Word problems, also known as story problems, have long been used as a teaching tool in math. From the most basic addition and subtraction riddles to more complex algebra and calculus equations, story problems create relatable visual scenarios. Students must show that they can decipher the information they are given, understand the question(s) at hand, and pick the correct mathematical calculation(s) that will help them solve the puzzle.

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Game-Based Learning Validation Study – Where Do We Go From Here?

Our year-long game-based learning validation study has inspired teachers worldwide who are interested in pursuing gaming in the classroom. According to the study, participating teachers agreed that ARTé: Mecenas and Variant: Limits had a positive impact on student engagement, motivation to learn and knowledge acquisition.

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According to Teachers, ARTé: Mecenas™ Boosts Decision Making Skills, Creativity and Collaboration

The second webinar in our game-based learning validation study series recently aired, giving teachers a platform to share their insights from implementing our art history game, ARTé: Mecenas™, into their classrooms. The study followed classes in Norway, Poland, Portugal, Italy and Greece and was designed to empower participating teachers to consider new trends in learning models and investigate innovative technologies, all without losing site of learning outcomes.

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The Summer Slump: Can Video Games Minimize the Imminent Slide?

It is said that most students lose about two months of grade level equivalency in reading and mathematical computation skills over the summer months, according to Think Stretch. Harvard Graduate School of Education says it’s even higher when it comes to math, reporting on average students lose approximately 2.6 months of learning in math over the summer — and teachers have to give up weeks of class time, or more, to make up for that loss.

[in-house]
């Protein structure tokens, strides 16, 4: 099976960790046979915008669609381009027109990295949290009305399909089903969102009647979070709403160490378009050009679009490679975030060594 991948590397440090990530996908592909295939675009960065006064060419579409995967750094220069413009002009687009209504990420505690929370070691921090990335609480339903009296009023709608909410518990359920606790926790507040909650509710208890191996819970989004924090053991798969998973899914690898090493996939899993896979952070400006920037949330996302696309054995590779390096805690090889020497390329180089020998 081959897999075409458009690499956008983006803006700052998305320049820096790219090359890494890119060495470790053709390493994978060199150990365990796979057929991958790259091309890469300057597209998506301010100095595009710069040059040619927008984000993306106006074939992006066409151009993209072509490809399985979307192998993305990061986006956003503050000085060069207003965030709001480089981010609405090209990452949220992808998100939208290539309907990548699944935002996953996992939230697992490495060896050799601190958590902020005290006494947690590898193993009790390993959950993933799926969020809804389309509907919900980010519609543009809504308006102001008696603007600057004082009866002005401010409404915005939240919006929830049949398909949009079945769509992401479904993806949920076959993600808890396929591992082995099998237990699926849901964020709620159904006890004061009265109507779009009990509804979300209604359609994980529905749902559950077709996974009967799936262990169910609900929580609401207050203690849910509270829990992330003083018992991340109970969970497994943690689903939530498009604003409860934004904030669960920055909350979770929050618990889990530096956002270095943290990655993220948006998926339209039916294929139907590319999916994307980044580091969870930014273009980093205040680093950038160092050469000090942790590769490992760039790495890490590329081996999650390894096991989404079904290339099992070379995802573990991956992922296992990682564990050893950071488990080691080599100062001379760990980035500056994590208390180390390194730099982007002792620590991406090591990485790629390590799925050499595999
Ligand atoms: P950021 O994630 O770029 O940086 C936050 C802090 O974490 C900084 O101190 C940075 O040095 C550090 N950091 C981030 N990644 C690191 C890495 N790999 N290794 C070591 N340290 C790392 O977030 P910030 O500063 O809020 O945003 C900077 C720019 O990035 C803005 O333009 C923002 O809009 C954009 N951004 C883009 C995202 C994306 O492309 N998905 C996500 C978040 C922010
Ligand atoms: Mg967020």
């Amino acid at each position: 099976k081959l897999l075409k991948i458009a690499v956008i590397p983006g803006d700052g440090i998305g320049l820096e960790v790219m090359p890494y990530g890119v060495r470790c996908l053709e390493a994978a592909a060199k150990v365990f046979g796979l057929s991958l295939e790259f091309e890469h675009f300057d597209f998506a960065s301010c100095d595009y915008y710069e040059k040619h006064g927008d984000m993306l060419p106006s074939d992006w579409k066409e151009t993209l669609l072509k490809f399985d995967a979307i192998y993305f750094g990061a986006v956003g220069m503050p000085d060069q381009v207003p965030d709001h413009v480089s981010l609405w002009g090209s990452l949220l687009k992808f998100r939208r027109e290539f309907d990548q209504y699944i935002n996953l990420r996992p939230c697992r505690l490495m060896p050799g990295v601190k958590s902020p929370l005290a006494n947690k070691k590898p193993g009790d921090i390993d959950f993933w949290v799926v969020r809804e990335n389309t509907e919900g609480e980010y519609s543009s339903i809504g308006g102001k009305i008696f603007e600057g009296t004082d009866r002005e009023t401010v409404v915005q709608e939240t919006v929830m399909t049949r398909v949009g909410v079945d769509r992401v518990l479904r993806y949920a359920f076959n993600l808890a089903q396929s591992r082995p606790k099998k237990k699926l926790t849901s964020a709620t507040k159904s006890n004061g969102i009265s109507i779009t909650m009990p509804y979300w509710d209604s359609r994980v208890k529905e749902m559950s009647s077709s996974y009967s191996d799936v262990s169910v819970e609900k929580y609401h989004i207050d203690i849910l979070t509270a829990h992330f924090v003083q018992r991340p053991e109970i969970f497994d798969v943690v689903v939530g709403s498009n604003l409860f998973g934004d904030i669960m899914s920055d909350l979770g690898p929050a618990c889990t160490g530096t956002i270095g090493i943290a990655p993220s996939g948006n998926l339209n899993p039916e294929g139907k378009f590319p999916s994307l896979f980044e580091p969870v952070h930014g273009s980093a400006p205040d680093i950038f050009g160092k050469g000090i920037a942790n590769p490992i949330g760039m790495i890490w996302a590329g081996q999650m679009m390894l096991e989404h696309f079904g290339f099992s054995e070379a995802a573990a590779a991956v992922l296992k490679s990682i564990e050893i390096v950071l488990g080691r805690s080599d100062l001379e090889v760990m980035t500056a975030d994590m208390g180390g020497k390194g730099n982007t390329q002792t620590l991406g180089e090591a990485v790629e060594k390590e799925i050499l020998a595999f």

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Instructors Observe Engagement and Motivation After Students Played Variant: Limits

The long-anticipated wait for the results of a year-long game-based learning validation study is finally over, and the findings reveal that calculus game Variant: Limits™ had a positive impact on student engagement, motivation and knowledge acquisition. Teachers from Norway, Poland, Portugal, Italy and Greece recently shared their feedback and observations during a webinar, hosted by European Schoolnet.

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Four Studies That Make the Case for Game-Based Learning

The case for integrating game-based learning into school curriculum is not new. Over the last 30 years, there has been an immense amount of research demonstrating the benefits of educational games. Here are a few studies that have uncovered a variety of advantages associated with using games to improve student performance and achievement.

Read More »

Must Read Game-Based Learning Books for Your Summer Reading List, Part I

It’s that time of year again, that time when school is winding down and we post summer reading lists so our students stay engaged while working, relaxing, traveling and doing all of the things that summer brings. But summer reading lists are just for students. Summer is the perfect time for us as educators to catch up on those must-reads too.